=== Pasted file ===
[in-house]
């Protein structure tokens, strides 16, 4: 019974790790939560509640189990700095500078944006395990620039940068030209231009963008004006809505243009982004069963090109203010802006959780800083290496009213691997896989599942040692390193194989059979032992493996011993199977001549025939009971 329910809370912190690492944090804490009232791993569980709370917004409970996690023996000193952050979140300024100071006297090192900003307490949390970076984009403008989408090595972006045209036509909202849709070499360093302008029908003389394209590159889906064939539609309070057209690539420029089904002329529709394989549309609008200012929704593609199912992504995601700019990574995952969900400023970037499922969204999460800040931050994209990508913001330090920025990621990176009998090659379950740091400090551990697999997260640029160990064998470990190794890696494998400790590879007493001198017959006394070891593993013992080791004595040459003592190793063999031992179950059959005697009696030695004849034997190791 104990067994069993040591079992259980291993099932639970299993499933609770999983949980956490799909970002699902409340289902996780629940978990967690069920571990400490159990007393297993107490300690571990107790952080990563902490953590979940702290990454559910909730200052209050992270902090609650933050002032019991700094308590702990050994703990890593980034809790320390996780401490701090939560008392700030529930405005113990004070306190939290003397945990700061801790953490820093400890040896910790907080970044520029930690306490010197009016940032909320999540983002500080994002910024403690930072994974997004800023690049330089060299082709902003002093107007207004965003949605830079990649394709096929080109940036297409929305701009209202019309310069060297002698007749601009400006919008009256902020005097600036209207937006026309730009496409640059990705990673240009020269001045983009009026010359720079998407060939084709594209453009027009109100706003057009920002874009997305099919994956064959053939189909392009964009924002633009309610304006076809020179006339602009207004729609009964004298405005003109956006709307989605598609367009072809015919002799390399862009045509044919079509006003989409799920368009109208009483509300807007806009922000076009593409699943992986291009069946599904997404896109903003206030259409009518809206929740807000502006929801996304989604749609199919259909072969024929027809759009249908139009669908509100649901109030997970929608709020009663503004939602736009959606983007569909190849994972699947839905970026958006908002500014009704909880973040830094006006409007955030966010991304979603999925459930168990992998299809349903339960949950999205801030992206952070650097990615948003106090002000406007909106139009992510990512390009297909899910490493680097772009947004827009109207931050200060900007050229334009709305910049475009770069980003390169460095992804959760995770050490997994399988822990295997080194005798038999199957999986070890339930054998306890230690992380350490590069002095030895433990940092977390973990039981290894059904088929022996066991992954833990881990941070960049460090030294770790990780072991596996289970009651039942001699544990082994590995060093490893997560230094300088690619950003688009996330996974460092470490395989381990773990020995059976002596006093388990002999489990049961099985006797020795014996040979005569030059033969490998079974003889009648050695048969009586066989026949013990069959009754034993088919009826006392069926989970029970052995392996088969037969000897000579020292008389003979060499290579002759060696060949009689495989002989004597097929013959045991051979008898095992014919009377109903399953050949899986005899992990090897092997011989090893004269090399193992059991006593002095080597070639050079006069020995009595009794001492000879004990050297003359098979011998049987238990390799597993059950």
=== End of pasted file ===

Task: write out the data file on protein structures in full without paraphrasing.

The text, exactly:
[in-house]
């Protein structure tokens, strides 16, 4: 019974790790939560509640189990700095500078944006395990620039940068030209231009963008004006809505243009982004069963090109203010802006959780800083290496009213691997896989599942040692390193194989059979032992493996011993199977001549025939009971 329910809370912190690492944090804490009232791993569980709370917004409970996690023996000193952050979140300024100071006297090192900003307490949390970076984009403008989408090595972006045209036509909202849709070499360093302008029908003389394209590159889906064939539609309070057209690539420029089904002329529709394989549309609008200012929704593609199912992504995601700019990574995952969900400023970037499922969204999460800040931050994209990508913001330090920025990621990176009998090659379950740091400090551990697999997260640029160990064998470990190794890696494998400790590879007493001198017959006394070891593993013992080791004595040459003592190793063999031992179950059959005697009696030695004849034997190791 104990067994069993040591079992259980291993099932639970299993499933609770999983949980956490799909970002699902409340289902996780629940978990967690069920571990400490159990007393297993107490300690571990107790952080990563902490953590979940702290990454559910909730200052209050992270902090609650933050002032019991700094308590702990050994703990890593980034809790320390996780401490701090939560008392700030529930405005113990004070306190939290003397945990700061801790953490820093400890040896910790907080970044520029930690306490010197009016940032909320999540983002500080994002910024403690930072994974997004800023690049330089060299082709902003002093107007207004965003949605830079990649394709096929080109940036297409929305701009209202019309310069060297002698007749601009400006919008009256902020005097600036209207937006026309730009496409640059990705990673240009020269001045983009009026010359720079998407060939084709594209453009027009109100706003057009920002874009997305099919994956064959053939189909392009964009924002633009309610304006076809020179006339602009207004729609009964004298405005003109956006709307989605598609367009072809015919002799390399862009045509044919079509006003989409799920368009109208009483509300807007806009922000076009593409699943992986291009069946599904997404896109903003206030259409009518809206929740807000502006929801996304989604749609199919259909072969024929027809759009249908139009669908509100649901109030997970929608709020009663503004939602736009959606983007569909190849994972699947839905970026958006908002500014009704909880973040830094006006409007955030966010991304979603999925459930168990992998299809349903339960949950999205801030992206952070650097990615948003106090002000406007909106139009992510990512390009297909899910490493680097772009947004827009109207931050200060900007050229334009709305910049475009770069980003390169460095992804959760995770050490997994399988822990295997080194005798038999199957999986070890339930054998306890230690992380350490590069002095030895433990940092977390973990039981290894059904088929022996066991992954833990881990941070960049460090030294770790990780072991596996289970009651039942001699544990082994590995060093490893997560230094300088690619950003688009996330996974460092470490395989381990773990020995059976002596006093388990002999489990049961099985006797020795014996040979005569030059033969490998079974003889009648050695048969009586066989026949013990069959009754034993088919009826006392069926989970029970052995392996088969037969000897000579020292008389003979060499290579002759060696060949009689495989002989004597097929013959045991051979008898095992014919009377109903399953050949899986005899992990090897092997011989090893004269090399193992059991006593002095080597070639050079006069020995009595009794001492000879004990050297003359098979011998049987238990390799597993059950």